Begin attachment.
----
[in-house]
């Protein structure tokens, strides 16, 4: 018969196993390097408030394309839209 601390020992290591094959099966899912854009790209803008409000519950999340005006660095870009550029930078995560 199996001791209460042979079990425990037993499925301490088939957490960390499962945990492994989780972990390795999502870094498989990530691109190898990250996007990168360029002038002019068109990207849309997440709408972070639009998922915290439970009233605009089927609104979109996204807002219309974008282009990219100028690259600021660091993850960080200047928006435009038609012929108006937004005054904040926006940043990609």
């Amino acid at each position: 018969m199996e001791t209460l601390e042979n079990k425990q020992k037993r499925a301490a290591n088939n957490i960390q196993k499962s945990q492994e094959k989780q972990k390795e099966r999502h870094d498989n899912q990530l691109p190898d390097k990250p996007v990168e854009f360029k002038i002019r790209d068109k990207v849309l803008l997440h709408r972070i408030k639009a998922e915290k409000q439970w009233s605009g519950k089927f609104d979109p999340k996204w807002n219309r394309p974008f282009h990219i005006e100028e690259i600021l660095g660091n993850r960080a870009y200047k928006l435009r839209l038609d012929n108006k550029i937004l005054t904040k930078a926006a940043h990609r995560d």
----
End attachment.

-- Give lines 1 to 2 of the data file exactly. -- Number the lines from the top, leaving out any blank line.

[in-house]
């Protein structure tokens, strides 16, 4: 018969196993390097408030394309839209 601390020992290591094959099966899912854009790209803008409000519950999340005006660095870009550029930078995560 199996001791209460042979079990425990037993499925301490088939957490960390499962945990492994989780972990390795999502870094498989990530691109190898990250996007990168360029002038002019068109990207849309997440709408972070639009998922915290439970009233605009089927609104979109996204807002219309974008282009990219100028690259600021660091993850960080200047928006435009038609012929108006937004005054904040926006940043990609």